The school is engaged in school development planning (SDP). In this context there is an emerging culture for subject planning. There was evidence of a well-structured subject plan for the range of business subjects. A feature of such planning was the monitoring of implementation through the teacher’s journal. There was also evidence of extensive programme appropriate resources that had been developed over time as an aid to teaching and learning in Accounting. As subject planning continues there is scope to ensure that the process is all-inclusive, and builds on an extended range of topics over time, especially the TY business module. Other topics include the development of cross-curricular links with special education, and in the TY and LCVP. Inclusive subject planning has the potential to facilitate the sharing of experience and expertise of colleagues in the context of SDP. Such sharing would be especially beneficial not only for planning the TY business module, but also as a professional support to those who teach the Enterprise Education element of the LCVP Link Modules. In the context of the LCVP, there is scope for formal time to be allocated for meetings of the LCVP team.
There is a good approach to co-curricular activity for business subjects, especially through TY and LCVP work experience aspects of each programme, and the Enterprise Education elements of TY and LCVP, as well as industrial visits and the use of guest speakers on selected business topics that support and enhance learning. Co- and cross-curricular activity is a topic that could usefully form part of ongoing subject planning, especially in TY where the business teacher is timetabled for Accounting and another teacher is timetabled for Enterprise. A strong feature of the TY Accounting module was the practical and enterprising approach to the application of the module through the running of the school tuck shop as an enterprise project for TY students.
In all lessons observed, the year plan was being effectively implemented on an individual class basis. Valuable resources have been built up, as teaching and learning aids, in place of a base subject text. These included extensive reference material, prepared worksheets, and worked solutions.
In all lessons observed there was an appropriate range of methodologies used to teach selected topics. The range was well suited to the needs of students. Whole class input was used for the teaching of new content and small group or individual support was appropriately used to supplement student understanding and application of new material. Visual aids were used to complement class input. Effective use was made of both the chalkboard and the overhead projector. There was continuity built in from lesson to lesson mainly through homework but also through ongoing assignments. The pace of lessons was suited to the needs of students, and every effort was made to support students on completion of key segments of each lesson observed.
Classroom management was good. Classroom layout and seating arrangements were effective in promoting student engagement in the flow of lessons observed. Lesson planning, a high level of mutual respect among teachers and students, and positive motivation among students for learning also assisted this engagement. Classroom atmospheres were positive and affirming. Students were encouraged to participate in class and were probed effectively to build on each other’s learning without undermining individual effort. Class sizes were generally small and thus enhanced student participation. An effective conversational approach to teaching was adopted. This allowed effective management of planned activities, and created an overall positive learning environment. Progress in completing planned lessons was achieved through affirmation of student effort and engagement of students in the flow of the lessons observed.
A balanced approach was adapted to the teaching of lessons observed by the use of interest appropriate examples, while giving practical advice in preparation for the State examinations. Students displayed good ability to apply Accounting concepts, and were well drilled in the application of such knowledge to set questions. Overall the high level of competence and confidence displayed in the teaching of the subject had a positive motivating effect on the students’ level of interest and ability to apply knowledge.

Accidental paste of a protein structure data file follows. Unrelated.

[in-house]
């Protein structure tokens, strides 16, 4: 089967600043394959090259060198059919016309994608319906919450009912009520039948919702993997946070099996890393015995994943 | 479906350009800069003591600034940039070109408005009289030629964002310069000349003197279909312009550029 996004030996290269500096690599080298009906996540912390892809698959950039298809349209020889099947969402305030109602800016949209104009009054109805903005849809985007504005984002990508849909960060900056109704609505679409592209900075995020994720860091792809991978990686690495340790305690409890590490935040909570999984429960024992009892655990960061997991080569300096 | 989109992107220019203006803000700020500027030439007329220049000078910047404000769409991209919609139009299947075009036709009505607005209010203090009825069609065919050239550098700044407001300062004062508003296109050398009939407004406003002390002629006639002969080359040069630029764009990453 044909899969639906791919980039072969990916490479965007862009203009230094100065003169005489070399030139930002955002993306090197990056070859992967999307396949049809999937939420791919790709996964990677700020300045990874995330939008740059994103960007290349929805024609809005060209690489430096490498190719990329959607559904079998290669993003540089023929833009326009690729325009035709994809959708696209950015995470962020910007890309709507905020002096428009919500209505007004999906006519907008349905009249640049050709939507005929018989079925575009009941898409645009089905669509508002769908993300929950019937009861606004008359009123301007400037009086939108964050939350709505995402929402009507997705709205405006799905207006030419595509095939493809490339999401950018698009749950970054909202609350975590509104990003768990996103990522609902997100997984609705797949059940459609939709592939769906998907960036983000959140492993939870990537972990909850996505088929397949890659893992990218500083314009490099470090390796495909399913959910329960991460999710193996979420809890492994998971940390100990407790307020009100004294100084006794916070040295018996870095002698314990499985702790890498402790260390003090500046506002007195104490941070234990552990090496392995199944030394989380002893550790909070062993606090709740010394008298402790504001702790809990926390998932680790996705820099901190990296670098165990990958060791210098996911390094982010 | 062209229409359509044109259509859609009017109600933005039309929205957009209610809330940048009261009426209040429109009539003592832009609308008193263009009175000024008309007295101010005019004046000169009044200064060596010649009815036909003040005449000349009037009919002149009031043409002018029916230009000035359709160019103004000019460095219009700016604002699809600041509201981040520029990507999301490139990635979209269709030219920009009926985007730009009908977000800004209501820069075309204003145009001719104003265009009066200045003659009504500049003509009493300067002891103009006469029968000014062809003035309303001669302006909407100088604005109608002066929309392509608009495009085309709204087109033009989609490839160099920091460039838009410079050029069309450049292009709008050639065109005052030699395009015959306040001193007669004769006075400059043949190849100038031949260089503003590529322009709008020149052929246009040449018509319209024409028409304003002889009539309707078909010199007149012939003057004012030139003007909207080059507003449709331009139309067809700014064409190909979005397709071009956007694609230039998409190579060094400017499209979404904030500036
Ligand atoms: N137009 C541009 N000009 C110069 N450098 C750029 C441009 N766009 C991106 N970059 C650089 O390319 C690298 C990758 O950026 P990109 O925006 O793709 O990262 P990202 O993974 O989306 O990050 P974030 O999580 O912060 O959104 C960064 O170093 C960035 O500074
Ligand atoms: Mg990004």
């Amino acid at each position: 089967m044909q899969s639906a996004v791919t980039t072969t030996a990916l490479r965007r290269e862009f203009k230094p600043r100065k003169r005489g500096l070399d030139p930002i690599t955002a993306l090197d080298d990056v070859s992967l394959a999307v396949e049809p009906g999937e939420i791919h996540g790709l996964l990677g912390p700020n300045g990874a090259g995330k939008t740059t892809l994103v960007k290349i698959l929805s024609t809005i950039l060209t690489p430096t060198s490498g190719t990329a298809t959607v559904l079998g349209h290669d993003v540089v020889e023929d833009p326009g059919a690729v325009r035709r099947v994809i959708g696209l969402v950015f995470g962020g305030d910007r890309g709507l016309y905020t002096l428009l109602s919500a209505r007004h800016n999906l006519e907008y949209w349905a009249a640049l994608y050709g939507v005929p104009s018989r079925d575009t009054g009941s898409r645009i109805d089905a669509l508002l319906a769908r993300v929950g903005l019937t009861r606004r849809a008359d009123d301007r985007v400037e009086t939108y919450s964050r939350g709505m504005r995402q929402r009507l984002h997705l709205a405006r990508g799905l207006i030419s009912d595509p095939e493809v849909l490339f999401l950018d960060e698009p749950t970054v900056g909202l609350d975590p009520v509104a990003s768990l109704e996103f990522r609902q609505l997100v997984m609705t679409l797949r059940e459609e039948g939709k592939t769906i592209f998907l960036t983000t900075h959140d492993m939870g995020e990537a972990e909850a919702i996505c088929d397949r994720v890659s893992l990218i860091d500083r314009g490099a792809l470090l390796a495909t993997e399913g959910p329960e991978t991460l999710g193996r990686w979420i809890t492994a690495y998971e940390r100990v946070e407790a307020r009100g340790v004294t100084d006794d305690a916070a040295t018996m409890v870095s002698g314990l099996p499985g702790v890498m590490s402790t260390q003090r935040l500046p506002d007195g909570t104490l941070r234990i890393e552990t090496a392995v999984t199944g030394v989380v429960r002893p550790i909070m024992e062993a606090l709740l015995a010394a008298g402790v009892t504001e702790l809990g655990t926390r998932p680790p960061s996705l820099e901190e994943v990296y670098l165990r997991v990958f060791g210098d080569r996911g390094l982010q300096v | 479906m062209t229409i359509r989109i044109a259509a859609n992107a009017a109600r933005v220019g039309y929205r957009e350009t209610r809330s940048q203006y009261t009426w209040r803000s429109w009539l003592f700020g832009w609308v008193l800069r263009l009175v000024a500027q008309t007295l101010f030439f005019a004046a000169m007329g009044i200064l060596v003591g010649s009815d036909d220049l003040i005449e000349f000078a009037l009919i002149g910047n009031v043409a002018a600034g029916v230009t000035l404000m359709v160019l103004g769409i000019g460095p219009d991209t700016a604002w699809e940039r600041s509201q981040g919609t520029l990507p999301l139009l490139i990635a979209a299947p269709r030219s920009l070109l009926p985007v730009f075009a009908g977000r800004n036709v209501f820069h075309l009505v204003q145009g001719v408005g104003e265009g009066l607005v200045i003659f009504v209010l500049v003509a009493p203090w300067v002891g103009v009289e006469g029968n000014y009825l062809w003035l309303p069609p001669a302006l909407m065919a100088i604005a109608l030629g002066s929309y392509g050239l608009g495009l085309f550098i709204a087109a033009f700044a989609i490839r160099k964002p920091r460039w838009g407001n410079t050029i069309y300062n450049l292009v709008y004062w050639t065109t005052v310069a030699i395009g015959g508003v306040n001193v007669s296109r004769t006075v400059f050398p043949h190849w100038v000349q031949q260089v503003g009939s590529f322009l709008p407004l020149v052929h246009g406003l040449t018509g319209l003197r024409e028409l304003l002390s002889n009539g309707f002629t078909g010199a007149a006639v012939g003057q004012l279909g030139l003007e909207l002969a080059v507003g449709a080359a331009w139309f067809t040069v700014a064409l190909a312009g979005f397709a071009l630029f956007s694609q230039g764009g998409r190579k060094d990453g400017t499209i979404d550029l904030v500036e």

The school does not yet have a whole-school policy for homework and assessment. However there was good practice evident in this regard. The school’s expectation is that homework is given regularly and that students’ journals are used to record it. Parents are expected to sign the journal regularly and form tutors monitor the journals on a weekly basis. Where homework is not being presented by students, form tutors may link with parents through the year-head structure. Student progress reports are issued to the parents of all students three times per year, on foot of a progress report in October and two terminal examinations, one at Christmas, and either Easter for examination class students or summer for non-examination class students. Parent-teacher meetings are organised once per year for each year group. As the school begins to formalise a whole-school policy for homework and assessment, the Assessment for Learning (AfL) project, information on which may be accessed on the National Council for Curriculum and Assessment (NCCA) website www.ncca.ie, may be a useful resource.
An examination of a sample of student copybooks and teacher records, in classes observed, yielded a high level of homework build up that linked directly to the flow and sequencing of lessons. This homework was regularly annotated with affirming and supportive comments. Extensive records were kept by the teacher not only of homework, but also of a significant number of continuous assessments at both junior and senior cycle. These assessments were applied seamlessly to the pace and sequencing of planned lesson content, and acted as a good complementary guide to ongoing student progress, when linked to homework.
Students are encouraged to take business subjects to their highest level in the State examinations, and the school has good practice in place to support and advise students in this regard, especially where it is believed that students are choosing levels that are unsuited to their potential. Form tutors and year heads link to the parents of such students with a view to ensuring that the best interests of the students are being served.
The following are the main strengths and areas for development identified in the evaluation:
As a means of building on these strengths and to address areas for development, the following recommendations are made:
Post-evaluation meetings were held with the principal and with the teachers of business subjects at the conclusion of the evaluation at which the draft findings and recommendations of the evaluation were presented and discussed.